What is the Christian perspective on human rights?
THE modern concept of human rights is historically rooted in deism whose concept of God and human autonomy are radically at odds with the teachings of the Bible and the Christian Faith. Christian theologians have long been alert to the inadequacies and even dangers associated with the modern discourse on human rights.
The French lawyer and philosopher, Jacques Ellul, in his book, The Theological Foundation of Law (1960), speaks for many Christian thinkers when he argues that the judicial relativism on which modern concepts of human rights are established offers no protection against arbitrary power.
On the basis of this premise, Ellul argues, the all-powerful state could decide what is right or wrong based on its own criteria. This approach would lead to what is sometimes called legal positivism, the theory that law is whatever the state legislates. As the Belgian philosopher Perelman has so clearly argued, such juridical positivism has simply collapsed before the abuses of Hitlerism in the last century.
Christian theologians, however, are convinced that there are numerous passages in Scripture that address the modern concern for human dignity and rights.
Evangelical writer John Warwick Montgomery has provided an impressive list of human rights issues that the Bible addresses. This includes procedural due process rights such as impartiality of tribunal (Mal 2:9; 1 Tim 5:21), fair hearing (Exod 22:9) and prompt trial (Ezra 7:26). The Bible also addresses substantive due process rights such as non-discrimination in general (Acts 10:34; Deut 16:19), equality before the law (Matt 5:45) and racial, sexual and social equality (Gal 3:28; Amos 9:7; Ex 21:2). Montgomery also maintains that rights encompassing three generations of human rights, first proposed in 1979 by the Czech jurist Karel Vasak, can also be gleaned from the Bible. These include right to life (Exod 20:13; Ps 51:5; Matt 5:21-22; Luke 1:15, 41), and right to family life (1 Tim 5:8), to cite just a few examples.
Some of the most significant writings on human rights from the Christian perspective can be found in the documents of the Second Vatican Council of the Roman Catholic Church. In the Declaration on Religious Liberty (Dignitatis Humanae Personae), the Council affirms that religious freedom is the inviolable right of every human being, for it has its foundation in human dignity. Because “the right to religious freedom has its foundation, not in the subjective disposition of the person, but in his very nature”, the common welfare of society, the Council insists, requires the social conditions necessary for people to exercise that freedom responsibly and without coercion.
In another document, the Pastoral Constitution on the Church (Gaudium et Spes), the Council maintains that “there must be made available to all men everything necessary for leading a life truly human”. The following are listed as essential for human existence: “food, clothing, shelter, the right to choose a state of life freely and to found a family, the right to education, to employment, to a good reputation, to respect, to appropriate information, to activity in accord with the upright norm of one’s own conscience, to protection of privacy and to rightful freedom in matters religious too.”
Catholics and Protestants have approached the issue of human rights from different angles, and perhaps even different points of departure. The Catholic approach may be aptly described as “reason enlightened by revelation”, while the Protestant approach emphasises revelation over reason. Although these two approaches may appear quite different, they both lead to the same broad conclusions.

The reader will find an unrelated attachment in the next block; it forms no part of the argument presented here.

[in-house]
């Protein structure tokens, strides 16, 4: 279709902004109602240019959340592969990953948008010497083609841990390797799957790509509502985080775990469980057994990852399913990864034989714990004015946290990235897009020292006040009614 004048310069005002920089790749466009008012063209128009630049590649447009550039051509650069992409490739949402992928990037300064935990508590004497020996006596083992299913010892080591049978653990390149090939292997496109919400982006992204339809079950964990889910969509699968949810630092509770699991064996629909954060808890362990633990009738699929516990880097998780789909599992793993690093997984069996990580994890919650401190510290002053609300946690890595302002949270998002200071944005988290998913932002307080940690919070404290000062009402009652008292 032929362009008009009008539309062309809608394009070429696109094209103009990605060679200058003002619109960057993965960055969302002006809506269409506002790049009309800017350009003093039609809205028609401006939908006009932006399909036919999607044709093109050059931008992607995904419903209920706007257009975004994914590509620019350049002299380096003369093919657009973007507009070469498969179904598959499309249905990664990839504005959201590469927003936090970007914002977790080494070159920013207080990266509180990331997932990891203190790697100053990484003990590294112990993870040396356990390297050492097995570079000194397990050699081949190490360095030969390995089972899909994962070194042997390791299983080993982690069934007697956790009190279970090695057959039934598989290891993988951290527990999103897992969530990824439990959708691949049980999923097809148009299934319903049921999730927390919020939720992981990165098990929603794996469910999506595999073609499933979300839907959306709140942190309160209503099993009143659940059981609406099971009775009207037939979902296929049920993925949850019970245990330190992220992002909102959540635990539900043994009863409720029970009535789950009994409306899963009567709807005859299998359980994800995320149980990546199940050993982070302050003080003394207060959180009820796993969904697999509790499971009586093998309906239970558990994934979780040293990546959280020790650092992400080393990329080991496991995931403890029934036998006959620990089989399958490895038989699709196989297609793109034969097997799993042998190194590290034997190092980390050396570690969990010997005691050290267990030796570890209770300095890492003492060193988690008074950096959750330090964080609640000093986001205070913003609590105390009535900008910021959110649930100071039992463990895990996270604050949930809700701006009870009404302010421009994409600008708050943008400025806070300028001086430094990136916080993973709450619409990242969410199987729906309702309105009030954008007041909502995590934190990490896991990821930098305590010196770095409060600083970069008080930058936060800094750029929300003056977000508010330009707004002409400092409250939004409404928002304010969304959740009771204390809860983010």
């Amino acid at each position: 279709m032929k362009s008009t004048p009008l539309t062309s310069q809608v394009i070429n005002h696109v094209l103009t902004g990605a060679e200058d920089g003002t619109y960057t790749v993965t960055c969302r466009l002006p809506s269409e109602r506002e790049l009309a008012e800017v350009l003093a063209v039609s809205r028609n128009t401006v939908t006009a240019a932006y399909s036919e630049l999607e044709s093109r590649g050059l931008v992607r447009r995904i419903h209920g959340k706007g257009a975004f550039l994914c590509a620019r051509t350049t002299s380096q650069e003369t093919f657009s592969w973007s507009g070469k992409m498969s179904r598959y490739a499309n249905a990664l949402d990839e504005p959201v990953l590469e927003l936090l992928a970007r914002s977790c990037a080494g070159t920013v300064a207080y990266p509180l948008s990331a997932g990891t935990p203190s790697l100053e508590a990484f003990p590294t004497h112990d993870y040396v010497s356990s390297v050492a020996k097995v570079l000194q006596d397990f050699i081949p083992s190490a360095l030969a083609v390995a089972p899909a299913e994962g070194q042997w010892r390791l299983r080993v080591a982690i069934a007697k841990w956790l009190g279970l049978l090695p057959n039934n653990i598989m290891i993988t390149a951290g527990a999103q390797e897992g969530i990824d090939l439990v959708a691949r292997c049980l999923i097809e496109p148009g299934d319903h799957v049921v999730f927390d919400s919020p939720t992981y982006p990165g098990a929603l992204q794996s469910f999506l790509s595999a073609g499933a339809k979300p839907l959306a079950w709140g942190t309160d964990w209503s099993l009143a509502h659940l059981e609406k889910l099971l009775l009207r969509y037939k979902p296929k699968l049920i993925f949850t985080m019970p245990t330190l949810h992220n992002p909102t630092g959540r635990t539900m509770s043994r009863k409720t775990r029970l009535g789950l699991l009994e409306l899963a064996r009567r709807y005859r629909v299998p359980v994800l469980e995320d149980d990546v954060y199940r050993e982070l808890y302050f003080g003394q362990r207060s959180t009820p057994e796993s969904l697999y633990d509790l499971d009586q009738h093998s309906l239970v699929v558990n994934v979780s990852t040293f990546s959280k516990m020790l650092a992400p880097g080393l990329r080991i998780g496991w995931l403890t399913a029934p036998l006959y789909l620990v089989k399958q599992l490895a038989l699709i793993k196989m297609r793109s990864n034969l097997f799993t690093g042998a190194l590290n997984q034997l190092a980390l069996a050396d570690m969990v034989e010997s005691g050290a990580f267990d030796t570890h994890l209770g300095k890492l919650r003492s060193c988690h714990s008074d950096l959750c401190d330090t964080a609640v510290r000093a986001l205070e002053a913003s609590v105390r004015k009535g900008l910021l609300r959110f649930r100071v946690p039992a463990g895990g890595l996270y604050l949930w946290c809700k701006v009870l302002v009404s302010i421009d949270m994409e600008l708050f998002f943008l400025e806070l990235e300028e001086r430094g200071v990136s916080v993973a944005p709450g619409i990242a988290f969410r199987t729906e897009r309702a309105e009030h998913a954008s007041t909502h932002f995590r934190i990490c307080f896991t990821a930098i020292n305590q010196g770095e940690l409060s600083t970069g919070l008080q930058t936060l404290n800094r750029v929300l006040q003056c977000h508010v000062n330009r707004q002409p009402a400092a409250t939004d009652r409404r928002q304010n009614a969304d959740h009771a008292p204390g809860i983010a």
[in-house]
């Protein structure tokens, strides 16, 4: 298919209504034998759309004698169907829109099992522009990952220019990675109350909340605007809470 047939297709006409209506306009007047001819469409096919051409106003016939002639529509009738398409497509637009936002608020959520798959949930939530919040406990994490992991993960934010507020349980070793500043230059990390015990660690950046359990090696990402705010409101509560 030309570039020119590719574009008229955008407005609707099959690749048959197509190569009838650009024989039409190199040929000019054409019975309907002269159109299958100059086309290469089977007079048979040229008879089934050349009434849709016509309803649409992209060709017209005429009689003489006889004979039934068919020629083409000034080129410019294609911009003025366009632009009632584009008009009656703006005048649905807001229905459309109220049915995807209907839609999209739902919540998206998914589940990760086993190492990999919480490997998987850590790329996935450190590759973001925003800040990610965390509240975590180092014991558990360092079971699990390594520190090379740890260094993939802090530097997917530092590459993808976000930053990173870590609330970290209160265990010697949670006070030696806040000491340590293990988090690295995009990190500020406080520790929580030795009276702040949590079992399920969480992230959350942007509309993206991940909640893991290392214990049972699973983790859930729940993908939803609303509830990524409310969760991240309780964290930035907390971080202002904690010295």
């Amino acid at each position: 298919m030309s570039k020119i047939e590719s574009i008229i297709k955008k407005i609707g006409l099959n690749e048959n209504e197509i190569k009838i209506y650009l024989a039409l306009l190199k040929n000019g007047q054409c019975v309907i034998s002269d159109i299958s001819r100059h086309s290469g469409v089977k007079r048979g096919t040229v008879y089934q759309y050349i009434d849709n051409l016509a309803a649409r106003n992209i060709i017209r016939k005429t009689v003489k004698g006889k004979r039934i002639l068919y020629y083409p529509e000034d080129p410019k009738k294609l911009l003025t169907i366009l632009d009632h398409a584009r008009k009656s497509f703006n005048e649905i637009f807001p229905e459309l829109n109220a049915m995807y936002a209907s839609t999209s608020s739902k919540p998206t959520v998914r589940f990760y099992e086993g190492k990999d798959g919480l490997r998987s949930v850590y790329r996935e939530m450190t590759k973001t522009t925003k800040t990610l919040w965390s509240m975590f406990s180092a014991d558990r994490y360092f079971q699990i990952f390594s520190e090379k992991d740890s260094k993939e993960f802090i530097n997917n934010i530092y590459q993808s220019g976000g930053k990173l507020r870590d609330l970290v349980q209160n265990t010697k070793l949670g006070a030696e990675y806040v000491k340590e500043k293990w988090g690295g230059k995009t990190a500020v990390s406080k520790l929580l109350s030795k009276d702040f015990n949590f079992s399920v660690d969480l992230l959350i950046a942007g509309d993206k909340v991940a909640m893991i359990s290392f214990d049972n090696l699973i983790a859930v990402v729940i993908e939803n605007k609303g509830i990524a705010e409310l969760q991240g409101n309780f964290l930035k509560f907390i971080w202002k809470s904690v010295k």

What is pertinent to note is that in both approaches, revelation and reason are involved. In the Catholic approach, reason is not autonomous but guided by a higher authority, namely divine revelation. In the Protestant approach, divine revelation is never irrational, but provides the necessary framework for rational reflection on human rights.
Christians have generally maintained that human rights are universal – every human being has a claim to these rights. The universality of human rights is established on Christological and not anthropological grounds. Because Christ died for all human beings, not just for Christians, all persons can claim these rights. In other words, by dying for all human beings Christ shows that God has given every person a special dignity that should not be violated.
Furthermore, many Christian theologians maintain that a proper understanding of human rights can only come from the revealed truths found in the Bible. Thus, for many theologians, the Ten Commandments are the basis for a Christian understanding of the rights of human beings created in the image of God. As Carl Henry put it, “In the Christian view, inalienable rights are creational rights governing the community and individual, rights implicit in the social commandments of the Decalogue.”
Broadly speaking, Roman Catholics, Orthodox and Protestants generally accept the main tenets of the United Nations’ Universal Declaration of Human Rights (1948), although never without qualifications.
Finally, Christian thinkers like Ellul maintain that the Church has the responsibility to speak against the violation of human rights by the State or any other human authority. The Church is therefore summoned to speak the discerning word, to affirm the limits of the law and even judge the legal system. “This discerning word,” Ellul insists, “is part of the Church’s proclamation.”
‘The universality of human rights is established on Christological and not anthropological grounds. Because Christ died for all human beings, not just for Christians, all persons can claim these rights.’
Dr Roland Chia is Chew Hock Hin Professor of Christian Doctrine at Trinity Theological College and Theological and Research Advisor of the Ethos Institute for Public Christianity.